I contracted a case of stomach cramps every time I thought about 'having' to blog. It scared me off taking a spot here the first time it was offered. I was talked off the ledge by a workshop, then blogs and a book, all by Kristen Lamb. Once I quit expecting my blog to change the world, it ceased to intimidate.


I thought I'd hate it and at first I did. All of these tools are a bit like learning a language. You have to persevere until comprehension dawns. Don't accept all the friend requests right away; they'll be there tomorrow. Start with half a dozen close buds who won't care if you do something goofy. Google the difference between a Profile and a Page and you'll be away to the races.

I took a month-long course offered by this amazing lady: Lisa Pietsch. Check out her website, read her articles, sign up for her extremely affordable How To Be A Social Media RockStar course. It works!


I literally just checked it, saw someone had a movie deal and tweeted congratulations. I don't know her, but I've received random 'good job' tweets and it feels awesome. Twitter is a fast, fun mixer. Don't over think it.


Once you've got a base, you can start to connect one thing to another. Take care to ensure you're happy with things like your Twitter handle because once you start linking things, you don't want to have to do it all over again (as I did after switching from Blogger.)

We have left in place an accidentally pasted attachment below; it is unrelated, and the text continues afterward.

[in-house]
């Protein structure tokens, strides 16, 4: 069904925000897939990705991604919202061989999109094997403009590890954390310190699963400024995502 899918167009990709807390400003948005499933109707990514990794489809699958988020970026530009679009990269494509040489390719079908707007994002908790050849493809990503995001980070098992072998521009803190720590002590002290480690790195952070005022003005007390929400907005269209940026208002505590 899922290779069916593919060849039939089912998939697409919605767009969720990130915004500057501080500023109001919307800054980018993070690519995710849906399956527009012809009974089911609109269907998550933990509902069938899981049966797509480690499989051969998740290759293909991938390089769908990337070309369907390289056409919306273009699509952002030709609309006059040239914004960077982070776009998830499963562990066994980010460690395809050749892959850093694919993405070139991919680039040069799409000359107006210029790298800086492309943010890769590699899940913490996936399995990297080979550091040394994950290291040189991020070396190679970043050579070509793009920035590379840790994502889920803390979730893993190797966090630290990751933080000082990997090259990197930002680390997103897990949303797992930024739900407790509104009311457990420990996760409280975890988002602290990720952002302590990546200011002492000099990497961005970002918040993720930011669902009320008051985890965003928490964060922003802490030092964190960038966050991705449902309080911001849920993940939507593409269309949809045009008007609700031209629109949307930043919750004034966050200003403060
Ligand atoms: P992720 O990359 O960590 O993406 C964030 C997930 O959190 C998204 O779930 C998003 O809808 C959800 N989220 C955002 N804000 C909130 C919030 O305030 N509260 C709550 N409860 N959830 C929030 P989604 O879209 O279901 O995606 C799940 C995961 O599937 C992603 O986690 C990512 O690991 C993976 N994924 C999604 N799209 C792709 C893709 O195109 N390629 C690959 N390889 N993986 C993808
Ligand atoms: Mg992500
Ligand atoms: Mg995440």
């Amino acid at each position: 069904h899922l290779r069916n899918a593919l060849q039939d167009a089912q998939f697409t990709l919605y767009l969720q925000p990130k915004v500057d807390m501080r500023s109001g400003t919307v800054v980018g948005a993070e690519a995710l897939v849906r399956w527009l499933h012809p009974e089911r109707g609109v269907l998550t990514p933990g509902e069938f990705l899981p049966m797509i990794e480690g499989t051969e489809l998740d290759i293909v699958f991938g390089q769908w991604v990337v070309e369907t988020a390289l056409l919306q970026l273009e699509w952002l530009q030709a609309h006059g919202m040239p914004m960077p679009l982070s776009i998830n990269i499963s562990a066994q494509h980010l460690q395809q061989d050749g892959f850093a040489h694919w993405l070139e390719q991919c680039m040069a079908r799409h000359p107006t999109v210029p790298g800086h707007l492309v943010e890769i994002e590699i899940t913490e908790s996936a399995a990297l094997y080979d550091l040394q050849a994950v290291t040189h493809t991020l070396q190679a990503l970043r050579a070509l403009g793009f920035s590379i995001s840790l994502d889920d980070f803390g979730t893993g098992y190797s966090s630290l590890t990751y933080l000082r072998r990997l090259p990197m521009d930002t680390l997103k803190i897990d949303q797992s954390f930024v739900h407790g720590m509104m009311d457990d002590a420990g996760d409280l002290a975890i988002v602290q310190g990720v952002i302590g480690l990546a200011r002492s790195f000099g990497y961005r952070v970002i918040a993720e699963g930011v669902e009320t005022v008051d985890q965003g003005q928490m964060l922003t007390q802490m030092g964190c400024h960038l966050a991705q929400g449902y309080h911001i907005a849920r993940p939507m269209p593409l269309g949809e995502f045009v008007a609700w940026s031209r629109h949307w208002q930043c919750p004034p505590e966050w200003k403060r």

Here's were the smarter not harder part comes in. My tweets feed to my website homepage, my Amazon Author Profile and my Facebook page. My blogs update on my homepage, my Goodreads profile, Amazon profile and Storylane. A notice of the new blog also posts to Twitter and Facebook.

Suddenly, instead of my modest nineteen blog followers, I have potential for, I don't know, twenty? Maybe it's not exponential, but if it's one more than I had, that's progress, right?

It is a lot of work putting all of this in place--like moving furniture, it's heavy lifting at times. But the final product is something I can maintain and you could, too.

What social media tool gives you the best bang for your buck?


Big Mike said...

I have not found any of them work for me, though I know some authors swear by 'em. I spent 6 months evaluating every SN outlet I could find yet when I looked at the stats on hits to my site none translated to hits or sales. Wish they produced for me, but they don't. Maybe its that ugly old profile of mine, scares 'em away at first glance (g).

Michael Davis (
Author of the Year (2008 and 2009)
Award of Excellence (2012)

Julie Eberhart Painter said...

I am still trying to figure out how Anthony Weiner got into so much trouble. No one would notice if I was nakkid on Twitter.

Dani Collins said...

I don't know if I can attribute any sales to SM, but I've had some very nice fan comments.

I also had some nice retweet response when I was giving away my freebie.

Julie, you actually have to post the photo of you nakkid before people notice. Whether THAT translates to sales... well, you go ahead and experiment and get back to me ;o)